CK also left a significant and inspiring research process legacy with his practice of inductive, grounded and thoughtful theorizing. He practiced good field-based inductive research and few of us do this well. To anthropologists his approach may look like "casual C-suite ethnography" and to economists, as needless hair splitting. Yet, to understand executives in action, and conceptualize and improve their practices this field based, phenomena-driven field-informed theorizing is essential.

All of CK's work was driven by a few simple principles, for instance how to get more for less, or, as he used to casually tell his devoted MBA students, "more bang for the buck". The principle of resource economy and leverage is simple, but CK, together with Gary Hamel, turned it into a comprehensive model of how to compete.

CK liked to talk about "next practices". What "next practices" do you see as emerging in the near future? How do they link to your work? Are there aspects of CK's work that you think are not sufficiently recognized in their significance by the field?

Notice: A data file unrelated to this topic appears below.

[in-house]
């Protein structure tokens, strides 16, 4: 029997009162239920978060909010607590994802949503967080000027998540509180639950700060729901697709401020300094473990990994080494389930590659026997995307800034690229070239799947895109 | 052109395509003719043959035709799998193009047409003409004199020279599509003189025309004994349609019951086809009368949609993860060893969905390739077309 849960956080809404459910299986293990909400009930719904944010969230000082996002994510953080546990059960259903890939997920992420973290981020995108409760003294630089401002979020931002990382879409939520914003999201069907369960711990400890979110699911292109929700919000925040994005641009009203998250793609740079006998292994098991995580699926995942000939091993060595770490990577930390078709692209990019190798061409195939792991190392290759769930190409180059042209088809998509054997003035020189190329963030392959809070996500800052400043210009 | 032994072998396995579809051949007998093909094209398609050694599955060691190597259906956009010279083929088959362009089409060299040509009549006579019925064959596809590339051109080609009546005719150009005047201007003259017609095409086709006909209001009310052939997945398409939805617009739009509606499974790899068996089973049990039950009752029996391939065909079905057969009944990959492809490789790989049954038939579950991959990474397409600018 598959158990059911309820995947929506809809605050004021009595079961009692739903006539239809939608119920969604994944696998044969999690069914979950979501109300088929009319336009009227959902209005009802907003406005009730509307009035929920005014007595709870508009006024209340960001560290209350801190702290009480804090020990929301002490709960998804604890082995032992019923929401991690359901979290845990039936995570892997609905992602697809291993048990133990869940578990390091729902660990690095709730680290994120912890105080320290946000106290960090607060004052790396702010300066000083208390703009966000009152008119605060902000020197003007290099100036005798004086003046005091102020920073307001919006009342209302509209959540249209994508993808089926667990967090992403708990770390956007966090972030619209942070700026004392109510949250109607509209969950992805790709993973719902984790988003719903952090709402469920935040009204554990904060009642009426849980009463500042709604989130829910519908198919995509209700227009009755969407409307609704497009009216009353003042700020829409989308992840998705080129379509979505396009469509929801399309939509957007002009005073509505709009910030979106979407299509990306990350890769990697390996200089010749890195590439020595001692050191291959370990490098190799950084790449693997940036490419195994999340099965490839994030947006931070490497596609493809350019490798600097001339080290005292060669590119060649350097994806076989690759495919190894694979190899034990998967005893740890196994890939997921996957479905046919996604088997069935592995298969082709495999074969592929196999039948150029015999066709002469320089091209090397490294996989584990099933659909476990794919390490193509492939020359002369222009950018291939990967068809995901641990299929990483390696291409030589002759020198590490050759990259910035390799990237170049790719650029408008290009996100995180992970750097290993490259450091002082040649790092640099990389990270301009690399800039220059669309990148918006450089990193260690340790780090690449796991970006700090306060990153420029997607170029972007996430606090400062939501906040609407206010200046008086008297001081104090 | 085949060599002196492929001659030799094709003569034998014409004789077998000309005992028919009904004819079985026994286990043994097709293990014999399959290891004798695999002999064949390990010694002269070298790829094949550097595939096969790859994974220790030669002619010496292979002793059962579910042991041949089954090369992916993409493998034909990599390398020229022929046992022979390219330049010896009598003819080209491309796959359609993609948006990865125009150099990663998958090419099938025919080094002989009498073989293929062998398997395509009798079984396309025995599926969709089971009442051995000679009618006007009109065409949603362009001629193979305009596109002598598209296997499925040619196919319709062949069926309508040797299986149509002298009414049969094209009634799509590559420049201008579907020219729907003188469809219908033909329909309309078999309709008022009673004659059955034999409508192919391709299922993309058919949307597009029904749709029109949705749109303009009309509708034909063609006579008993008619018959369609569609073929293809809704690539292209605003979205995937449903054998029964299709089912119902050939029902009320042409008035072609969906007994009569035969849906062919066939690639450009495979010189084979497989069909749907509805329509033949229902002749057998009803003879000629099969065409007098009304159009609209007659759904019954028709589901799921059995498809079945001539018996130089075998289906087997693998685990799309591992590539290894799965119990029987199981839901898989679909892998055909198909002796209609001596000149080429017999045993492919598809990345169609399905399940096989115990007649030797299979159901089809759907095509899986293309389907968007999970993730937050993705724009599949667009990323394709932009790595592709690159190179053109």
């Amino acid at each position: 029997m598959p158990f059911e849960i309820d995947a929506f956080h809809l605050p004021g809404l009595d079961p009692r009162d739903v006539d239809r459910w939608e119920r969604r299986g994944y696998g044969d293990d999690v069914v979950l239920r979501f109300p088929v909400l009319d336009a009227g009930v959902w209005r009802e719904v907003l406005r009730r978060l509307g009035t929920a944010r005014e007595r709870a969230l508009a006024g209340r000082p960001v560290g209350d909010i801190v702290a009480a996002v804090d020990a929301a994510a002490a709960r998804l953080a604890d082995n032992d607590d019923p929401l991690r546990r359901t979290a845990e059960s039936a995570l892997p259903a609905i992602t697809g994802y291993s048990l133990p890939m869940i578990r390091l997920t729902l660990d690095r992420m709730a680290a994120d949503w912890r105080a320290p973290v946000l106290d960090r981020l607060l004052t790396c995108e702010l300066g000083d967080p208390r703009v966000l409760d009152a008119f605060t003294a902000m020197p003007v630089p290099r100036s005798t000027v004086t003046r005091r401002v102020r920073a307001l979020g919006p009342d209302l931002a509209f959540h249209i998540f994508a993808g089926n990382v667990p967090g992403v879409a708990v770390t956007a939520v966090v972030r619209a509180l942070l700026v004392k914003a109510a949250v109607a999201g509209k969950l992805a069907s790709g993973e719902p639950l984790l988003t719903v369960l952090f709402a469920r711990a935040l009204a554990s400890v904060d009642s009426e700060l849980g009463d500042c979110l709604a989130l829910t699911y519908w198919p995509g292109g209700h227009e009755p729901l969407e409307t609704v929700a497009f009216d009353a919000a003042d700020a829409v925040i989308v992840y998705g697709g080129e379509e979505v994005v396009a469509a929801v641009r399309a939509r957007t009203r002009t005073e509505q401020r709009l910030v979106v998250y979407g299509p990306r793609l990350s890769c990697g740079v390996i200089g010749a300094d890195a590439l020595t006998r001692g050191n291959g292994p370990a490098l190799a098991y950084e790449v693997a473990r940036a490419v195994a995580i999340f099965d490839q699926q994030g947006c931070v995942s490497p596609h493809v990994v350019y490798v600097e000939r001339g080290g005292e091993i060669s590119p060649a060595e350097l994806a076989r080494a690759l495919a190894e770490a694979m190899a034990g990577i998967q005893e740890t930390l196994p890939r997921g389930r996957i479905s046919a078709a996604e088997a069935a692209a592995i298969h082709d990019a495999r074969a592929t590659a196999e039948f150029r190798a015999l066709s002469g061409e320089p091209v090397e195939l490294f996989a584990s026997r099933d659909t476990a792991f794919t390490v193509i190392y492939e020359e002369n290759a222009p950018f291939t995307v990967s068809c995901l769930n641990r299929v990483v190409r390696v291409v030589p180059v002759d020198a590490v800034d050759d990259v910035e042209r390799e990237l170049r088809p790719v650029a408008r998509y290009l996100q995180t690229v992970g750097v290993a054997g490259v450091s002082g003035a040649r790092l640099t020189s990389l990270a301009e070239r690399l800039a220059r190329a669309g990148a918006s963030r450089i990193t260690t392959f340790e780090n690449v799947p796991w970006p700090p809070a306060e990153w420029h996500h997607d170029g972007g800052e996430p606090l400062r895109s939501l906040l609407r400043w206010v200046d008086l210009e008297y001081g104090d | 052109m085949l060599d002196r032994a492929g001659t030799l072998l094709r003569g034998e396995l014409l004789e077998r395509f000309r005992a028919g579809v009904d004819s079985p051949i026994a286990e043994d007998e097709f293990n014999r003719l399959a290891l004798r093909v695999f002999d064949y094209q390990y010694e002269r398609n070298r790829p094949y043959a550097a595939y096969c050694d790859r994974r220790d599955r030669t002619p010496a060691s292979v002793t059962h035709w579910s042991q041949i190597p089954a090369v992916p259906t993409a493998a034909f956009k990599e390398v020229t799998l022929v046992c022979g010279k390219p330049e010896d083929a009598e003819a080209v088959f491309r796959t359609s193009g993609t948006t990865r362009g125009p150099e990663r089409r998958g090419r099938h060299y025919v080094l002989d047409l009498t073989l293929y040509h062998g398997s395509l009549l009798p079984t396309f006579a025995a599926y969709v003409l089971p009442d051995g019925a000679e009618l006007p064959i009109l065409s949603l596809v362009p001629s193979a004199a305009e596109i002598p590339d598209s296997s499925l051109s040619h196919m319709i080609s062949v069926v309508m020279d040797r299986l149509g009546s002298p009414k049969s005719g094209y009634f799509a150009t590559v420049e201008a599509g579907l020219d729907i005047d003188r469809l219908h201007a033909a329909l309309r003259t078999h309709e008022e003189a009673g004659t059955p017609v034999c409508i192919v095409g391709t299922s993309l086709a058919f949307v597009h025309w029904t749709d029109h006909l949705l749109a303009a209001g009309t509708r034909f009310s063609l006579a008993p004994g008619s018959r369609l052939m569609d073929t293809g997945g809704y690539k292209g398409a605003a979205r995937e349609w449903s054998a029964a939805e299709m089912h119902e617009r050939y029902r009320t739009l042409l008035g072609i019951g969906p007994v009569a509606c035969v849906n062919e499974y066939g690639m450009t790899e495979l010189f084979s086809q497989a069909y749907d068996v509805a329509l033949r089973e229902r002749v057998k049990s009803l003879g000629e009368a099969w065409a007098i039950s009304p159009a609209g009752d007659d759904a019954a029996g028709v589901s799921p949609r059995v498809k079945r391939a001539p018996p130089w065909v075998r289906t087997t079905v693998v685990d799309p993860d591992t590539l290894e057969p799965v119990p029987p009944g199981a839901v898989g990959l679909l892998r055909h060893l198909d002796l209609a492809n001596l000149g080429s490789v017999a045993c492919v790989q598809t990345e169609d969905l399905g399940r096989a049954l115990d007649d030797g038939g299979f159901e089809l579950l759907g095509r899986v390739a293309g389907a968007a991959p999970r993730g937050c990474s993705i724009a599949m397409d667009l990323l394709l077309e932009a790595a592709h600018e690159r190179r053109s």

On "next practices", CK tried to be a precursor. His involvement with the PRAJA venture in San Diego showed his concern with bringing sophisticated user-friendly advanced IT tools into strategic management. The venture ultimately failed in good part because it was ahead of its time, both in technologies and markets. However, the value of the founding insight remains: Human and artificial intelligence will come to be combined and blended seamlessly in a few years. Management and organization will change fundamentally. Serving the "bottom of the pyramid" profitably was another next practice promoted by CK, despite the limits of some of the examples he used to illustrate his argument.

As for my own work, only in the research on "metanational" innovation, published in 2001 (From Global to Metanational, co-authored with Jose Santos and Peter Williamson, and published by HBS Press) can I claim to have discovered and promoted a "next" practice: geographically distributed innovation processes, or "metanational innovations" as my co-researchers, José Santos and Peter Williamson and I, called them. Since then, the practice of globally distributed metanational innovation has spread, although some companies and management authors remain caught in simpler practices and models (so-called "reverse innovation", for instance). My forthcoming book, ("Managing Global Innovation", to be published by HBR Press in the Fall), co-authored with Keeley Wilson, deals with the concrete and operational aspects of enabling metanational innovation.